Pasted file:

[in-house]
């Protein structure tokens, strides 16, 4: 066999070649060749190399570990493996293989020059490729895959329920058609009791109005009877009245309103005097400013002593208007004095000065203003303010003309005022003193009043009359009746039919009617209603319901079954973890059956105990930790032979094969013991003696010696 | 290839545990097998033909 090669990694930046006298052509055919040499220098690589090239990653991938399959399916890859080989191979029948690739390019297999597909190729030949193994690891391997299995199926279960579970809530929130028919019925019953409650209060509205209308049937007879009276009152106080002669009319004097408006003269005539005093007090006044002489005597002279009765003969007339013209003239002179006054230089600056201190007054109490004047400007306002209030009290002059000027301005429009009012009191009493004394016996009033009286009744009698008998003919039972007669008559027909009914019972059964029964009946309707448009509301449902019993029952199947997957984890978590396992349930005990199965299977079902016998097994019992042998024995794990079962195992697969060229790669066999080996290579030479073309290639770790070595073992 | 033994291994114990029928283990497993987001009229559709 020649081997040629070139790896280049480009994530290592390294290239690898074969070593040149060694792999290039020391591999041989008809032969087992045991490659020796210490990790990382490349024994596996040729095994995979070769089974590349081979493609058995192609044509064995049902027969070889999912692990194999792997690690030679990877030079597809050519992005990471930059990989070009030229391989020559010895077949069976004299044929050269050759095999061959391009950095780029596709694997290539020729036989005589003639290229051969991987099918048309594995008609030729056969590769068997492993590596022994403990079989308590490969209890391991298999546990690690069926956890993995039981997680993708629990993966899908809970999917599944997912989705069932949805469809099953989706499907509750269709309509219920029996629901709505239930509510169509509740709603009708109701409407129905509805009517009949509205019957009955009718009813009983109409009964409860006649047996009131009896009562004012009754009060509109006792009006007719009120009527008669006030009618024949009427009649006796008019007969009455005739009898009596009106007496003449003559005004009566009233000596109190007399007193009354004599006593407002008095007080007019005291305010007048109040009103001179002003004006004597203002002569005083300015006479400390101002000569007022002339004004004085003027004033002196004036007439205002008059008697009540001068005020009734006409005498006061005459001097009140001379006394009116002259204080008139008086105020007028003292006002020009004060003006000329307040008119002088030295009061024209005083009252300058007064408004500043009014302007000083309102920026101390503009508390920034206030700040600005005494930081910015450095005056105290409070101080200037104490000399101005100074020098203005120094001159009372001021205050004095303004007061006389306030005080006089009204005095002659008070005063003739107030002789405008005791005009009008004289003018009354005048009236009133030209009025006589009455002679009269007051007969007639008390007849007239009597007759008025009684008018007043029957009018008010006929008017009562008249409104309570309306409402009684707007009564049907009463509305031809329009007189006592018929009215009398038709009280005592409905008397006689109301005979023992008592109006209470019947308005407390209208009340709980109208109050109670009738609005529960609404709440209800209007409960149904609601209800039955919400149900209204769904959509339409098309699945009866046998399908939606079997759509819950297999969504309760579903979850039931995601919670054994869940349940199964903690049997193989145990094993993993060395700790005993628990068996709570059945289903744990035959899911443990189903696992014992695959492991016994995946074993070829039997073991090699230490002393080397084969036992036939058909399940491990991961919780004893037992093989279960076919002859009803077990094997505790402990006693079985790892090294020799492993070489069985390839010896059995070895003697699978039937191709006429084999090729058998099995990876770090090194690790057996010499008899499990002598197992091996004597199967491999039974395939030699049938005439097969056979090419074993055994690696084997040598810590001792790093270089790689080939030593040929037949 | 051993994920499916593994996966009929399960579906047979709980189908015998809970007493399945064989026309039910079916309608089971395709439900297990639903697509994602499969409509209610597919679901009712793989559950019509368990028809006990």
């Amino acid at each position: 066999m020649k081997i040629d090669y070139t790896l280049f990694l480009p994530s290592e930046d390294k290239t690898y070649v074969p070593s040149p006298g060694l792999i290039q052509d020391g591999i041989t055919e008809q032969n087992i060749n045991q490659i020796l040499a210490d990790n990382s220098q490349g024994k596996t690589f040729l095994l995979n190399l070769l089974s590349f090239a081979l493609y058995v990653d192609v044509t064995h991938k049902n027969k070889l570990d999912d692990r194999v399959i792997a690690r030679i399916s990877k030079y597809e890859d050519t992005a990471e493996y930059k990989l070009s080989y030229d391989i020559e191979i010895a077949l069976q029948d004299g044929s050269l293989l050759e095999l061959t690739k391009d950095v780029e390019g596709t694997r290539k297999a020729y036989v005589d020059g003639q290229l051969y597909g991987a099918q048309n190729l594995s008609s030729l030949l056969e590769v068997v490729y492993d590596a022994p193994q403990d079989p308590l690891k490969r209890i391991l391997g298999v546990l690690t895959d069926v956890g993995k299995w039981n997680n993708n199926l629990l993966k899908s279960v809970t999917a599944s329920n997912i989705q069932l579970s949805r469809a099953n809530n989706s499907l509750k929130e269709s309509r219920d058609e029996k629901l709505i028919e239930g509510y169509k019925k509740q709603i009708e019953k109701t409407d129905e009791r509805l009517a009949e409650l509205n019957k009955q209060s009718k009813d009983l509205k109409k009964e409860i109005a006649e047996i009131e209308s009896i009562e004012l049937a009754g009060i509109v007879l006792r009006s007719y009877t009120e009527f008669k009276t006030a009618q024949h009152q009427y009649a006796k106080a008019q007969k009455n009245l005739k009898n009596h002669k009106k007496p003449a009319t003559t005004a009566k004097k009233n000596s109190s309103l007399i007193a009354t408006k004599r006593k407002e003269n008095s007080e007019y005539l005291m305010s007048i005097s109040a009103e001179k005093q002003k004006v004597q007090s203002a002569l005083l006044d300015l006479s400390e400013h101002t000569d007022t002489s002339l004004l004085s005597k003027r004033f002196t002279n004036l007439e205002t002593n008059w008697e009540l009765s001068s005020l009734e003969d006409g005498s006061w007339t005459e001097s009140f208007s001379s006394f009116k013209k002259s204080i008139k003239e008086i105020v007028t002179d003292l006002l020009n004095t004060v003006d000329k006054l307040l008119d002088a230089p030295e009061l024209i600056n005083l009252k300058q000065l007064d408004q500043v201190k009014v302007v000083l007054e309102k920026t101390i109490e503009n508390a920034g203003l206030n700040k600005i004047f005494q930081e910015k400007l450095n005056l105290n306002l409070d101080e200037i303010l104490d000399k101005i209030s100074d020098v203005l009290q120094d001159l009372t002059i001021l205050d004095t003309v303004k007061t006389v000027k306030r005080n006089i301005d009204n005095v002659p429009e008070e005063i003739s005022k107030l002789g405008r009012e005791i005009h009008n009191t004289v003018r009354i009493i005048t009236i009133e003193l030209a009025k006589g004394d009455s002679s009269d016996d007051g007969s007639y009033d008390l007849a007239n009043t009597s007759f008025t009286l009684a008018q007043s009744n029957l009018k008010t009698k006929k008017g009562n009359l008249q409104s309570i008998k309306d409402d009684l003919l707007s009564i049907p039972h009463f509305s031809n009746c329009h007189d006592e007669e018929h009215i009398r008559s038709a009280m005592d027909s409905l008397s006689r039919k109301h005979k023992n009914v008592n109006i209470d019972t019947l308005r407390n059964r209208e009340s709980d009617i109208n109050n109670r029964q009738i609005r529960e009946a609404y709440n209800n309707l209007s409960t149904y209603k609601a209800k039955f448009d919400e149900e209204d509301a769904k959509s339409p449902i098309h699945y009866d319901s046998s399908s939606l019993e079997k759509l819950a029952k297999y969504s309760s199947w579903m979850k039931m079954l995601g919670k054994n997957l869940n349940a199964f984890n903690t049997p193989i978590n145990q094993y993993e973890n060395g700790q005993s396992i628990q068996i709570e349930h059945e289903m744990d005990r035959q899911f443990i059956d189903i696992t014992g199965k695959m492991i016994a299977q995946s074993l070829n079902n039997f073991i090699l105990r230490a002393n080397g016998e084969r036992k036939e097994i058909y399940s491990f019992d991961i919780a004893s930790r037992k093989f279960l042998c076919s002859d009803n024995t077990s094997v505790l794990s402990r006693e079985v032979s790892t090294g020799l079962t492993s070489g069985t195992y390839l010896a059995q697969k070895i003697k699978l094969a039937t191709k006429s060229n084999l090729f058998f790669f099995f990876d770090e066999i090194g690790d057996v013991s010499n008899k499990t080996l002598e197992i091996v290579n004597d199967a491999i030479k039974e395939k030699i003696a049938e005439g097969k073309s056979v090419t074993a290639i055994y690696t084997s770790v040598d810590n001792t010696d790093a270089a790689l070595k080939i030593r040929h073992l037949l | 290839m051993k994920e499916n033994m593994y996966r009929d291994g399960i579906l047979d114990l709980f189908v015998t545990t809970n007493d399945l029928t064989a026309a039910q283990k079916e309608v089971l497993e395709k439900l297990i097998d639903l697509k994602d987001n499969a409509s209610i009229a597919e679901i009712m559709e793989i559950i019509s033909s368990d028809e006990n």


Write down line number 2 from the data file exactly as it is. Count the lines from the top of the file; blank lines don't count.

């Protein structure tokens, strides 16, 4: 066999070649060749190399570990493996293989020059490729895959329920058609009791109005009877009245309103005097400013002593208007004095000065203003303010003309005022003193009043009359009746039919009617209603319901079954973890059956105990930790032979094969013991003696010696 | 290839545990097998033909 090669990694930046006298052509055919040499220098690589090239990653991938399959399916890859080989191979029948690739390019297999597909190729030949193994690891391997299995199926279960579970809530929130028919019925019953409650209060509205209308049937007879009276009152106080002669009319004097408006003269005539005093007090006044002489005597002279009765003969007339013209003239002179006054230089600056201190007054109490004047400007306002209030009290002059000027301005429009009012009191009493004394016996009033009286009744009698008998003919039972007669008559027909009914019972059964029964009946309707448009509301449902019993029952199947997957984890978590396992349930005990199965299977079902016998097994019992042998024995794990079962195992697969060229790669066999080996290579030479073309290639770790070595073992 | 033994291994114990029928283990497993987001009229559709 020649081997040629070139790896280049480009994530290592390294290239690898074969070593040149060694792999290039020391591999041989008809032969087992045991490659020796210490990790990382490349024994596996040729095994995979070769089974590349081979493609058995192609044509064995049902027969070889999912692990194999792997690690030679990877030079597809050519992005990471930059990989070009030229391989020559010895077949069976004299044929050269050759095999061959391009950095780029596709694997290539020729036989005589003639290229051969991987099918048309594995008609030729056969590769068997492993590596022994403990079989308590490969209890391991298999546990690690069926956890993995039981997680993708629990993966899908809970999917599944997912989705069932949805469809099953989706499907509750269709309509219920029996629901709505239930509510169509509740709603009708109701409407129905509805009517009949509205019957009955009718009813009983109409009964409860006649047996009131009896009562004012009754009060509109006792009006007719009120009527008669006030009618024949009427009649006796008019007969009455005739009898009596009106007496003449003559005004009566009233000596109190007399007193009354004599006593407002008095007080007019005291305010007048109040009103001179002003004006004597203002002569005083300015006479400390101002000569007022002339004004004085003027004033002196004036007439205002008059008697009540001068005020009734006409005498006061005459001097009140001379006394009116002259204080008139008086105020007028003292006002020009004060003006000329307040008119002088030295009061024209005083009252300058007064408004500043009014302007000083309102920026101390503009508390920034206030700040600005005494930081910015450095005056105290409070101080200037104490000399101005100074020098203005120094001159009372001021205050004095303004007061006389306030005080006089009204005095002659008070005063003739107030002789405008005791005009009008004289003018009354005048009236009133030209009025006589009455002679009269007051007969007639008390007849007239009597007759008025009684008018007043029957009018008010006929008017009562008249409104309570309306409402009684707007009564049907009463509305031809329009007189006592018929009215009398038709009280005592409905008397006689109301005979023992008592109006209470019947308005407390209208009340709980109208109050109670009738609005529960609404709440209800209007409960149904609601209800039955919400149900209204769904959509339409098309699945009866046998399908939606079997759509819950297999969504309760579903979850039931995601919670054994869940349940199964903690049997193989145990094993993993060395700790005993628990068996709570059945289903744990035959899911443990189903696992014992695959492991016994995946074993070829039997073991090699230490002393080397084969036992036939058909399940491990991961919780004893037992093989279960076919002859009803077990094997505790402990006693079985790892090294020799492993070489069985390839010896059995070895003697699978039937191709006429084999090729058998099995990876770090090194690790057996010499008899499990002598197992091996004597199967491999039974395939030699049938005439097969056979090419074993055994690696084997040598810590001792790093270089790689080939030593040929037949 | 051993994920499916593994996966009929399960579906047979709980189908015998809970007493399945064989026309039910079916309608089971395709439900297990639903697509994602499969409509209610597919679901009712793989559950019509368990028809006990």